January Marked the 100th Straight Month of Job Growth

January Marked the 100th Straight Month of Job Growth

Although the Us Employment Rate inched up in January, the number of new jobs still exceeded expectations. Compass Chief Economist Selma Happ examines the latest employment numbers.

Today’s national employment report from the U.S. Bureau of Labor Statistics outpaced expectations, with 304,000 jobs added in January. The strong gain follows equally impressive December additions, though those numbers were revised down by 90,000 jobs. Nevertheless, the trailing three-month trend of 241,000 jobs created per month still beats economists’ outlooks at this point in the cycle. Over the last 12 months, the U.S. economy has added 2.81 million jobs, compared with 2.48 million jobs created the year before.

  • The impact of the government shutdown is partially reflected in the unemployment rate increase from 3.9 percent to 4.0 percent since furloughed federal employees were classified as unemployed. In addition, the number of people working part-time for economic reasons increased by about 500,000, which highlights the need for federal workers and contractors to find alternative income sources during the shutdown.

  • However, while the shutdown did impact some numbers and created a delay in reporting from some industries that will lead to large revisions in February’s employment report, January’s robust increase should be received with optimism that U.S. economic growth is sustainable.

  • Growth was particularly notable in the leisure and hospitality (up by 74,000 jobs), construction (up by 52,000 jobs), health care, and retail trade sectors. However, with sub-zero temperatures recorded in large parts of the country as January ended, some industries may suffer in the next U.S. jobs report. While average hourly earnings increased by 3.2 percent — or 85 cents — over the last year, the monthly increase amounted to only a 0.1 percent increase or 3 additional cents. It is the smallest monthly increase in wages since October 2017, with growth averaging about 0.3 percent until January. The Federal Reserve may consider slowing wage growth when determining when to increase its funds' rate again, as the trend suggests subdued inflation pressures.

  • The labor participation rate of prime-age workers, those between 25 and 54 years old, also edged up to 82.4 percent. The labor-participation increases over the last few months reverse early 2018 trends when the participation rate fell. The increase reflects an influx of graduates and younger workers who are replacing retiring baby boomers. It also translates to more entry-level household formations, which will fuel demand for housing.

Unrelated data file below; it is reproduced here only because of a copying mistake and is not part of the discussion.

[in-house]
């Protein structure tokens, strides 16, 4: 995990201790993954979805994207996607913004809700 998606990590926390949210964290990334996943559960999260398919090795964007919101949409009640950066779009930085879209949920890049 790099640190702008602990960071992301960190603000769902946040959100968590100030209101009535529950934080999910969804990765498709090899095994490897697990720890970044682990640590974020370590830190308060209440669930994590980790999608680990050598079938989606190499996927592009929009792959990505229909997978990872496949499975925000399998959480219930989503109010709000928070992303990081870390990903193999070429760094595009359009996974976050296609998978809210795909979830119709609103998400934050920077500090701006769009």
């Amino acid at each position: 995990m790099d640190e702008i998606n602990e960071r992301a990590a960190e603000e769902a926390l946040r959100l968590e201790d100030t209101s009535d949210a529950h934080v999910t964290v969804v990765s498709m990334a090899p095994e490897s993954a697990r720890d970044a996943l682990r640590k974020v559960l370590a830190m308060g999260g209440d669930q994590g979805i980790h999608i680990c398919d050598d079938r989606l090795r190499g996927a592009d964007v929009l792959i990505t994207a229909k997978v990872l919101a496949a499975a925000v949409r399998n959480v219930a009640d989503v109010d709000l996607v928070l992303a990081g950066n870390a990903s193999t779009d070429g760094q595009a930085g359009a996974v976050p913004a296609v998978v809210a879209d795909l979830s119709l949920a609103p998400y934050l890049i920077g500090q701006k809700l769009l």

• The labor-participation rate among women is also increasing. That number has been slowing since the early 2000s but climbed to 76 percent last month, which is the highest since 2003.

  • In projecting future job growth, the U.S. Bureau of Labor Statistics Job Opening Labor Turnover Survey released in January said that job openings fell by 243,000 in November to a five-month low of 6.9 million, which suggests slower growth ahead. However, even with a slight decline, the number of open positions is still hovering near the highest level in about 15 years. The largest increases in job openings in January were in the transportation, warehousing, and utility industries.

  • According to a new CompTIA report, the information-technology sector added 11,200 jobs in January, with hiring in IT services, custom software development, and computer systems design leading the way. Over much of the last year, three in four new tech jobs were in services, software development, or systems design.

  • What does January’s job report mean for the Fed and further interest-rate hikes? While the solid jobs report is certainly a positive in light of many uncertainties, it is not likely to change the Fed’s patient stance, since much of its concern is around slowing foreign economies, particularly China and Europe; uncertainty due to Brexit; continuing trade negotiations; and the impacts of the government shutdown.

Selma Hepp is Compass’ Chief Economist and Vice President of Business Intelligence. Her previous positions include Chief Economist at Trulia, senior economist for the California Association of REALTORS®, an economist, and manager of public policy and homeownership at the National Association of REALTORS®. She holds a Master of Arts in Economics from the State University of New York (SUNY), Buffalo, and a Ph.D. in Urban and Regional Planning and Design from the University of Maryland.

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